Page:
Professor Gail Davies
Professor in Human Geography


Research interests

  • Developing social science research concepts and methods to understanding the changing contexts and challenges for laboratory animal research. With colleagues, I am working on the Animal Research Nexus Programme, which explores how the use of animals in scientific research is contingent upon a complex and changing network of relations and obligations across science and society. Exeter is leading the project exploring the changing patterns of patient and public involvement with the practices of animal research. Past work has explored the changing spaces of laboratory animal research from international collaborations around mutant mice, the growing attention to environment in post-genomics, the increasing demands of translational medicine, to the changing architectures of animal facilities. I have also worked on the material and discursive practices which shape how boundaries are understood and enacted in organ transplantation protocols and discussion of xenotransplantation. Insights from this research inform my work on the UK Government's Animals in Science Committee (ASC) 2013-2019.
  • Facilitating collaborative ways of working with policy and across disciplinary perspectives to inform learning and decision-making in contexts where there are plural values and scientific uncertainties. Past research includes the development of 'Deliberative Mapping' decision-support processes, with colleagues at SPRU, which integrates multi-criteria decision analysis with deliberation between citizens and stakeholders. I led the LASSH (Laboratory Animals in the Social Sciences and Humanities) network, using a structured and iterative process for developing a collaborative agenda for future humanities and social scientific research on laboratory animal science and welfare. I recently held an ESRC Impact Fellowship exploring challenges around the characterisation of benefits in the UK Harm-Benefit Analysis of animal research, which has informed my work chairing the UK Review of Harm-Benefit Analysis in the Use of Animals in Research.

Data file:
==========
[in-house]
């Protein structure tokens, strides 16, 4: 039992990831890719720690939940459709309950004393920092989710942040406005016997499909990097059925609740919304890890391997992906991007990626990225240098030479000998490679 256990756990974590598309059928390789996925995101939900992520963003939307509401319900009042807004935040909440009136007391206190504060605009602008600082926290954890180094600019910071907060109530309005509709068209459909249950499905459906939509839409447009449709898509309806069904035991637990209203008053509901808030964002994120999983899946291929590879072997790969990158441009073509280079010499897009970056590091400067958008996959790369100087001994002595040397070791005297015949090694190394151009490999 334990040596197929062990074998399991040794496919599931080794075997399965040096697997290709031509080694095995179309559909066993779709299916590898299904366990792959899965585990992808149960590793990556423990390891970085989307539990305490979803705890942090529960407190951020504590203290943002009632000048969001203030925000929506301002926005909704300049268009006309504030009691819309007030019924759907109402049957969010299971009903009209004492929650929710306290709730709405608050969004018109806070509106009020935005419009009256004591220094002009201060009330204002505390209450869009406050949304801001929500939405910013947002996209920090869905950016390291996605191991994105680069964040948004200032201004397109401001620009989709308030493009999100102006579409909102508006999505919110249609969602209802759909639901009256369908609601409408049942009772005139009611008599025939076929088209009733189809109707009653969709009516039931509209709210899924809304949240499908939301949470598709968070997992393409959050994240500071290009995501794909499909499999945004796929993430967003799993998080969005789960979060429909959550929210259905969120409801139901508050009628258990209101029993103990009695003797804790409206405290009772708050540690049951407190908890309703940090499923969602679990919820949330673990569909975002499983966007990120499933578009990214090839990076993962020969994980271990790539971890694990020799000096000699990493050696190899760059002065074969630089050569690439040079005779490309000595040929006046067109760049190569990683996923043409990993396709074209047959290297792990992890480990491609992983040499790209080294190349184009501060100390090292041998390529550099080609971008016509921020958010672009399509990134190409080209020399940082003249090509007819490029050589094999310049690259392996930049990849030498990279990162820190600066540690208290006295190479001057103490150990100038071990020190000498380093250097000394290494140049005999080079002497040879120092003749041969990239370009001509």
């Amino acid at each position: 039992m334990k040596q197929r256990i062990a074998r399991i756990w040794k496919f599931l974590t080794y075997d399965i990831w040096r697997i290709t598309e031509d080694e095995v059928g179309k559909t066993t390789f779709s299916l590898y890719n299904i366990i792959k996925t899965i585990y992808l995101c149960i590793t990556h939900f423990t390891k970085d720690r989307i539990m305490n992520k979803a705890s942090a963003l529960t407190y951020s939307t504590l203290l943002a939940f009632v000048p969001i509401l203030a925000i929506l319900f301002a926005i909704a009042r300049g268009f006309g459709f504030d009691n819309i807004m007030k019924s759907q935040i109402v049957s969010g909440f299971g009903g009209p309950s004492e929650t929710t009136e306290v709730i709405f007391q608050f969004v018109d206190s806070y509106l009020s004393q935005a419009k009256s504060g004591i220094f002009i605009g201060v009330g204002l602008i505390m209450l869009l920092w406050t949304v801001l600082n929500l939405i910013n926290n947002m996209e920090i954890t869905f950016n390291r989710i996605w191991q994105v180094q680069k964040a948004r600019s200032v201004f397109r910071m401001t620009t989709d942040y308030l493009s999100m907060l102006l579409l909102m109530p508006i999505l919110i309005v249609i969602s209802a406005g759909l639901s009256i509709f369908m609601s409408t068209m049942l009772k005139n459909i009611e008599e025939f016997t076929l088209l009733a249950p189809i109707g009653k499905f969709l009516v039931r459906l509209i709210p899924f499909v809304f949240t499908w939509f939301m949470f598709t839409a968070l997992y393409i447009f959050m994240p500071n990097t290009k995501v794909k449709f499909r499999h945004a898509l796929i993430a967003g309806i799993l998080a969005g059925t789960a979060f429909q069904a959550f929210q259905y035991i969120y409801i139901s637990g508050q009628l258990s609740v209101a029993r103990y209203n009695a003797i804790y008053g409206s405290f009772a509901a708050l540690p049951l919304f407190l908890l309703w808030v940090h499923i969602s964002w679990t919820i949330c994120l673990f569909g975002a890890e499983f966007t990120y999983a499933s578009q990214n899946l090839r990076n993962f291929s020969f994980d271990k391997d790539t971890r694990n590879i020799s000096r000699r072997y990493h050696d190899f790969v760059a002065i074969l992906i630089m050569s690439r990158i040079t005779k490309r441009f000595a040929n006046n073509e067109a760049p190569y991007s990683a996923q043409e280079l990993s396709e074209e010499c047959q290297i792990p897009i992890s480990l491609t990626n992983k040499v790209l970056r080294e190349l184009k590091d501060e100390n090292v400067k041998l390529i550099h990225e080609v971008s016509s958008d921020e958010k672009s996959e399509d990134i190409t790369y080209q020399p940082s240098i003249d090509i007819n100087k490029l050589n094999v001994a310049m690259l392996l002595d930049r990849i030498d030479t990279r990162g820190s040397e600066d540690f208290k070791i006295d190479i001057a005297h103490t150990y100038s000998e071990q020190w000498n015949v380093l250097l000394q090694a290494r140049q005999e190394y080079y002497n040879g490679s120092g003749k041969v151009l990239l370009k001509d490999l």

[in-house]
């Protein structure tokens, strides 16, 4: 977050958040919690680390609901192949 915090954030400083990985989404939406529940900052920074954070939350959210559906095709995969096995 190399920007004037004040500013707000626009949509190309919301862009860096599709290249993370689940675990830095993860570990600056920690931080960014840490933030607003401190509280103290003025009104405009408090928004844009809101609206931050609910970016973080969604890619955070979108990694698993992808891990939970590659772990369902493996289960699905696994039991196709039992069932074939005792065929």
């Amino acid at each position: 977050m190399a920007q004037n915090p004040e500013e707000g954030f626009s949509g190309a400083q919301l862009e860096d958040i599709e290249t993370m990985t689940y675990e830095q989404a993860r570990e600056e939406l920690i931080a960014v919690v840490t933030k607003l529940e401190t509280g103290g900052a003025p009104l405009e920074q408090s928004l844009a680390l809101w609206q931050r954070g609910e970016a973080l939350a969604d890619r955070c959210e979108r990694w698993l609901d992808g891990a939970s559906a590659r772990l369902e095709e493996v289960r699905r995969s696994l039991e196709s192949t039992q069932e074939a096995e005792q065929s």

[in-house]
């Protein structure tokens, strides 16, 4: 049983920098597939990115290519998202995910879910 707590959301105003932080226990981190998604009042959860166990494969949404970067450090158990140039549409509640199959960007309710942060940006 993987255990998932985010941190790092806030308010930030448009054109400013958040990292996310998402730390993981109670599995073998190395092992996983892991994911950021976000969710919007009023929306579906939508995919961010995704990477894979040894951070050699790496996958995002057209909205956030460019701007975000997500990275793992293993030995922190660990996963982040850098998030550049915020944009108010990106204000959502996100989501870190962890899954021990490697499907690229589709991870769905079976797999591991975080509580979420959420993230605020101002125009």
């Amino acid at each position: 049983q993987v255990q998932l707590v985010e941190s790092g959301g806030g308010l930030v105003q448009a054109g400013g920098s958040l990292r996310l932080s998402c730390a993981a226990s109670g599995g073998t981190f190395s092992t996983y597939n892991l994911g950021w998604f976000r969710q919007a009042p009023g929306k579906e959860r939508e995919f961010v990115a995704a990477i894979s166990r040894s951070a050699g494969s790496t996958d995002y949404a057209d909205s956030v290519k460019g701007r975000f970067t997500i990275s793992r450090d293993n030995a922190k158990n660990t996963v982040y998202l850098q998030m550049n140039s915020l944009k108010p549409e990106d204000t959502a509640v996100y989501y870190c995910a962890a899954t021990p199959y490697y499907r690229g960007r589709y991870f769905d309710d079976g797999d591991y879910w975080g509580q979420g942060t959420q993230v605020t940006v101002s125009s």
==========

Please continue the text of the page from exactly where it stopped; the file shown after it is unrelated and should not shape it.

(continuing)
Research projects

  • The Animal Research Nexus: Changing Constitutions of Science, Health and Welfare (2017-2022). This major grant is led by Professor Gail Davies (University of Exeter) with Dr Beth Greenhough (Oxford University), Dr Pru Hobson-West (University of Nottingham), Dr Rob Kirk (University of Manchester) and Dr Emma Roe (University of Southampton). This major award has three main aims: 1) to understand the historical interrelations between science, health and animal welfare 2) to identify challenges to animal research raised by scientific and social shifts around species and supply, professional roles, and patient engagements and 3) to facilitate dialogue with stakeholders, scientists and publics across the Animal Research Nexus. The overall programme seeks to identify what is required to remake the social contract around animal use in 21st century science and medicine.
  • Appraising Benefits in Laboratory Animal Research. An ESRC Impact Accelerator Award (2015-2017) developing the capacity for social science research to understand and inform the changing landscapes of translational biomedicine, with a specific focus on the process of appraising benefits in laboratory animal research.
  • In vivo skills training and the changing landscapes of biomedical research in the UK. A co-authored evaluation of the Integrative Pharmacology Fund (2015-2016). This research funded by the British Pharmacological Society and the project led by the University of Exeter.
  • Developing a collaborative agenda for humanities and social scientific research on laboratory animal welfare. A series of workshops funded by a Wellcome Trust Small Grant and University of Exeter Project Development Grant (2014-2015).  Co-applicants include Carrie Friese (LSE), Beth Greenhough (University of Oxford), Pru Hobson-West (University of Nottingham), Rob Kirk (University of Manchester) and Elisabeth Ormandy (UBC).